Google, Atom, and RSS
Dan Gillmor and Dave Winer are complaining about Google's insistence on supporting Atom to the exclusion of RSS.
They're right to complain. Google is acting very Microsoft-ish in this: "we know what's best for you, and so we're going to do it for you, whether you like it or not."
I really like the advantages RSS technology brings in helping me keep up with news items and blogs. To put it simply, RSS makes my life easier. Google's insistence on bringing a new format into the mix and forcing everyone to comply, when there wasn't a strong cry for it, does not. It forces me to get a new aggregator as the RSS feeds I was using don't work any more, figure out what Atom is, and will probably force me to add an Atom template to my own blog in the future. This isn't a huge deal, but I really didn't want to bother with it.
All that kind of goes against Google's motto of "no evil." In doing this, it looks like Google is doing its best to use its weight to impose what it wants on people, rather than seeking to help make what they are already doing easier.
But, I suspect Google will win on this, just as Microsoft usually does in its endeavors. Just a little ironic.
February 11, 2004 01:45 PM
"Google's insistence on bringing a new format into the mix and forcing everyone to comply, when there wasn't a strong cry for it, does not."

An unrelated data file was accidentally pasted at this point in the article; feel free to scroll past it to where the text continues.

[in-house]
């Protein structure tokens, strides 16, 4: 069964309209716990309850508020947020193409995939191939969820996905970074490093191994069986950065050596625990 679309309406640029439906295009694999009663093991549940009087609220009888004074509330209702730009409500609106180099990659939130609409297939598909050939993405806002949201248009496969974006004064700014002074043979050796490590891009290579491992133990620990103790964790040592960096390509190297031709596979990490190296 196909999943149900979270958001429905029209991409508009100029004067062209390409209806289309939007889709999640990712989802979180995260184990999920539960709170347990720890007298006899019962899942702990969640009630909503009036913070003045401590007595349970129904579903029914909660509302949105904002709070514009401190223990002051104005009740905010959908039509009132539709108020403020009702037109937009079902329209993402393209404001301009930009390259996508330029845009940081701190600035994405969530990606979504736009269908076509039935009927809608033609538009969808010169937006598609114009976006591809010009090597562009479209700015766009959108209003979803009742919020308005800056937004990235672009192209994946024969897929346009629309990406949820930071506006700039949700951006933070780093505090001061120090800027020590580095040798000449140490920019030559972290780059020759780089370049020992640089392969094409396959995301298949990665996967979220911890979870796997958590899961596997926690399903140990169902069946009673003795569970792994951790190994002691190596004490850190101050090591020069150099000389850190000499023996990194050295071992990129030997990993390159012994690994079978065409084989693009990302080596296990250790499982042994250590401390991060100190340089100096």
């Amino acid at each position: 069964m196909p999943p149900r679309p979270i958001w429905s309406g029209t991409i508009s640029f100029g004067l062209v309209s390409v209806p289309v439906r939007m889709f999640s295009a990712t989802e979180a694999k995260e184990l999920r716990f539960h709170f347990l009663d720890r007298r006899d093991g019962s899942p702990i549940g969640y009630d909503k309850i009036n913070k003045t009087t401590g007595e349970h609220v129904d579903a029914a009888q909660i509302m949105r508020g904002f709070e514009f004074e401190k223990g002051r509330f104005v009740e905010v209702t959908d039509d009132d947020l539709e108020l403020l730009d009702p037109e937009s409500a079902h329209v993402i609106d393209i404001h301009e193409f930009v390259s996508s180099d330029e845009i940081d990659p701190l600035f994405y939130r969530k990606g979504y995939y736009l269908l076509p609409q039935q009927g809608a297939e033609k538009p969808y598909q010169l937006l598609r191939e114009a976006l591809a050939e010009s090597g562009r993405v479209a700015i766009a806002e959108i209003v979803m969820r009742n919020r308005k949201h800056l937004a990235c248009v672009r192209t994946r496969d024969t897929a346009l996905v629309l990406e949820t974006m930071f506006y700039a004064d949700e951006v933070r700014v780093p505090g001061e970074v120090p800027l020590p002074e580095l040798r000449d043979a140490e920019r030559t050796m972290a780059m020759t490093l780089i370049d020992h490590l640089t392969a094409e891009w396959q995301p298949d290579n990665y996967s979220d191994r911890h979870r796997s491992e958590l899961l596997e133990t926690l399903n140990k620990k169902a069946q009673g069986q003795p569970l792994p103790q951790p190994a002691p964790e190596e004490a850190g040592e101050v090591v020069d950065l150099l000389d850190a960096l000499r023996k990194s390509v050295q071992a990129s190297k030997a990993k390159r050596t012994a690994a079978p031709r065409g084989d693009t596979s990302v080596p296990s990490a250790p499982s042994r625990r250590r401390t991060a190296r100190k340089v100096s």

First off, Google didnt create Atom; Atom was created by a group of developers from all sorts of different companies (including SixApart, the people who make MovableType). And they aren't forcing anyone to comply; no one who you were subscribed to via RSS was forced to switch to Atom (only regular blogger users were given the Atom-or-nothing option).
From a technology standpoint, Atom is better situated to project syndication into the mainstream. There were a whole bunch of problems with RSS, from the inconsistencies in implementation to the variety of versions. Atom clears up and handles a bunch of these problems, and makes things a lot easier from a developer's perspective. Google may be throwing their weight around, but they don't control the spec. Compare this to RSS where a single vendor had control until a few months ago.
Hmmm ... the impression I got from Gillmor and Winer was that the blogger users with RSS were being forced to switch to Atom, which Gillmor now notes is not true. Although there are some blogs that I've subscribed to that dropped RSS and switched to Atom.
From a technical standpoint, I understand the development point of view of the advantages. However, from a user's POV, this is a mild irritant; I shouldn't have to care.
All that to say, all I really wanted is that Google had rolled out RSS and Atom support at the same time, so that Atom people could use RSS until Atom became more mainstream and more aggregators supported it. I'm just not a big fan of the cold turkey approach.